One of the problems for insurers is that lots of wells are injecting so it’s tough to tell which company caused the earthquake. It’s also tough to tell if an earthquake has been induced since an induced earthquake looks the same on a seismograph as a natural earthquake. The USGS 2014 seismic hazard update is being incorporated into earthquake risk models now, but the update doesn’t contemplate induced earthquakes, which are now covered in USGS annual rate forecasts instead.

In recent years, the rate of injection has fallen due to regulation in the form of a mandated 40 percent decrease in wastewater disposal in key earthquake regions, falling oil prices and new geologic targets which produce less water. And it looks like reductions in injection volume are reducing activity. However, some experts believe the damage has already been done. Above-normal earthquake activity may continue for several decades, with fewer but potentially stronger earthquakes.

Oklahoma is a hotspot for earthquakes linked to wastewater disposal, but it’s not alone. Concerns in Texas led to the closing of a wastewater injection site near the Dallas-Fort Worth International Airport and there is evidence that some of the earthquakes that occurred in California decades ago may have been induced.

Check out the I.I.I. issues update Earthquakes: Risk and Insurance.

An Early Take on the Kumamoto, Japan Earthquakes

Two earthquakes within a few days may seem like a lot for one region of a country to withstand, but in the case of the insurance and reinsurance industry early indications suggest the impact of the Japan quakes will be manageable.

A magnitude 6.5 earthquake struck the Kumamoto prefecture of Japan last Thursday. Just 28 hours later a magnitude 7.3 quake struck the region. So far, Japanese officials have confirmed 46 fatalities and more than 1,000 people injured.

Reports appear to show significant property damage in the region, but it’s too soon to know what insured losses will be.

Analysts say that based on early information from Japan, the quakes are unlikely to challenge the 2011 Japan earthquake and tsunami in terms of size. The 2011 quake and tsunami caused $35.7 billion in insured damages, according to Swiss Re.

In a research note, Jay Cohen, analyst at Bank of America Merrill Lynch, said the quakes should not change the market much:

“Based on the early information from Japan, we would not expect these quakes to have a material impact on reinsurance pricing.”

And:

“In addition, we do not believe that such events will cause insurers or modeling companies to reassess their catastrophe models.”

One variable is potential business interruption and even contingent business interruption losses.

The second quake caused production to be halted at various factories of leading manufacturers such as Toyota, Sony, Honda and semiconductor manufacturer Renesas Electronics.

Cat modeling firm AIR Worldwide notes that Kumamoto prefecture, in the heart of Kyushu Island, is home to roughly 25 percent of Japan’s semiconductor production. There are also more than 100 semiconductor-related enterprises located in the prefecture. In fact, Kyushu is informally known as “Silicon Island.” The area also has automobile, steel and ship manufacturers, AIR Worldwide says.

The extent of any business interruption losses and further impact on supply chains would depend on how long the factories are closed, analysts note.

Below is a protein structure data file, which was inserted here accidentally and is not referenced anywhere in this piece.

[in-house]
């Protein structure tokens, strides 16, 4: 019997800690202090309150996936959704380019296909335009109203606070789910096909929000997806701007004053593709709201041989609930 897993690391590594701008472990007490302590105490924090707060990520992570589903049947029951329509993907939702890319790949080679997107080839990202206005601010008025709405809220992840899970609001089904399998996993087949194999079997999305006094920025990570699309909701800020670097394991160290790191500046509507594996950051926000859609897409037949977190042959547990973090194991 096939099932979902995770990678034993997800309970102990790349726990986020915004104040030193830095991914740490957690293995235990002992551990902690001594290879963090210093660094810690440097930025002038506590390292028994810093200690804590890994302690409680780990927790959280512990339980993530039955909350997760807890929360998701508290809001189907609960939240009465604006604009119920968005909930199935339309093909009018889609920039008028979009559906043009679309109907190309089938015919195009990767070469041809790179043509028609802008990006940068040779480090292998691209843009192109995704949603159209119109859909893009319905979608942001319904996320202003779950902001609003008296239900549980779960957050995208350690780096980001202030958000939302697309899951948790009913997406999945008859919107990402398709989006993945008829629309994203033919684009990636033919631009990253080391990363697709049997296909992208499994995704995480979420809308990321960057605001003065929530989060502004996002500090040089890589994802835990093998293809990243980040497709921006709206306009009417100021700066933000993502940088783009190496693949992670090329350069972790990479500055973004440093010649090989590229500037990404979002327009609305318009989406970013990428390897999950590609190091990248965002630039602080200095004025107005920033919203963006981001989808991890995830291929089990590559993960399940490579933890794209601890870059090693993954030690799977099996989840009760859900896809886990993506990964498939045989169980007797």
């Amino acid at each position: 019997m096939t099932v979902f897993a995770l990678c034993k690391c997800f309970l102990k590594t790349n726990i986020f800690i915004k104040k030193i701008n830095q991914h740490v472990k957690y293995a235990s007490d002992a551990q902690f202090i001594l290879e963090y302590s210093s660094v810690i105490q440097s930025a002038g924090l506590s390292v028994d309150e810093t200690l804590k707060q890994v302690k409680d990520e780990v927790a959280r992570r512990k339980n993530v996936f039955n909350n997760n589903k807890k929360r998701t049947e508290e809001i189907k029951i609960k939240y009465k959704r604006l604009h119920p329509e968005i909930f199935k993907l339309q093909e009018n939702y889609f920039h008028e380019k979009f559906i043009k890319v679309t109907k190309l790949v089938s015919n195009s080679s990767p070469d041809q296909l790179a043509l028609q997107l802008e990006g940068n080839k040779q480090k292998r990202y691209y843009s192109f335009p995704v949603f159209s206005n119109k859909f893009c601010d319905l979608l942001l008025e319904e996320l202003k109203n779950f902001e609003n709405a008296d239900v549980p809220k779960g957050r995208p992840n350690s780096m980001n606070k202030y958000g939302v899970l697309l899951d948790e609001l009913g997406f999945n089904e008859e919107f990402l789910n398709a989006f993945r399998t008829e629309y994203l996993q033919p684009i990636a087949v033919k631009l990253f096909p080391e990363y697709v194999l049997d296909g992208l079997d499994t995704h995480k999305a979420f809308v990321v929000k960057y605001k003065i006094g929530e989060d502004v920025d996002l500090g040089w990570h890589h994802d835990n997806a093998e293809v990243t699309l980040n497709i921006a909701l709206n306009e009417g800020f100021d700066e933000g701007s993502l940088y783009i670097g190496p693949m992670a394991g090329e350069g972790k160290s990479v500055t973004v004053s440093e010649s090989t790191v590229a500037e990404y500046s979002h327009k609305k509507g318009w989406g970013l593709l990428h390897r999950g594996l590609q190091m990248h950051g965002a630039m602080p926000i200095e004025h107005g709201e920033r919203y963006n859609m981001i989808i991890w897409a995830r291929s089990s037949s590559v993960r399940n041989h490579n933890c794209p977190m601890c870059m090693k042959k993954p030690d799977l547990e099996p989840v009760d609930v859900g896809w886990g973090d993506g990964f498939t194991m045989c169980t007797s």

Earthquake insurance for commercial risks in Japan is purchased from the private reinsurance/insurance markets. Artemis blog reports that after the second more damaging quake, it looks more likely that Japanese insurers may seek reinsurance support for losses. Some catastrophe bond exposure is also possible, though most attach at a fairly high layer.

The standard dwelling policy in Japan does not cover earthquake but policyholders can choose to add the coverage. Earthquake insurance for dwelling risks is backed by the government via the Japan Earthquake Reinsurance Co (JER). The JER protects all residences that purchase earthquake insurance. More information on earthquake insurance in Japan is available here.

These earlier posts (here, here, and here) by Insurance Information Institute chief actuary James Lynch on the 2011 Japan earthquake and tsunami are useful.

Read up on the importance of understanding earthquake insurance options in the U.S. here.

Alerting You to Earthquakes… and Insurance

Earthquake resilience was  in the spotlight as the Obama administration gave its support for an earthquake-alert system on the West Coast at a White House summit Tuesday.

President Obama also signed an executive order establishing a federal earthquake risk management standard which will improve the capability of federal buildings to function after a quake.

The order requires federal agencies to ensure that federal buildings are constructed or altered using earthquake-resistant design provisions in the most current building codes.

A 2015 scientific assessment from the U.S. Geological Survey shows that more than 143 million Americans could experience potentially damaging earthquakes, nearly double the prior 2006 estimate.

The ShakeAlert early warning system being developed and tested in the West would warn  residents and businesses from at least a few seconds to a few minutes before the shaking starts.

This would be  enough time to slow and stop trains and taxiing planes, and to prevent cars from entering bridges and tunnels, for example.

A common misperception among Americans  is that earthquake coverage is provided in a homeowners or business insurance policy.

However, standard homeowners, renters and business insurance policies do not cover earthquake damage. Coverage is available either in the form of an endorsement or as a separate policy.

Residential earthquake insurance in California is sold through the California Earthquake Authority, a privately funded, publicly managed organization.

Some 85 percent of U.S. homeowners said they do not have coverage for earthquake damage in response to the Insurance Information Institute’s (I.I.I.) annual Pulse Survey.

The I.I.I. Pulse results showed significant variations in the number of consumers that have earthquake insurance across the U.S.

That number was greatest in the earthquake- prone West, where 18 percent of homeowners said they had purchased separate earthquake insurance coverage.

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Information on reducing earthquake damage to homes and businesses is available on the Insurance Institute for Business and Home Safety (IBHS)  website.

The  I.I.I. also offers facts and statistics on earthquakes and tsunamis here.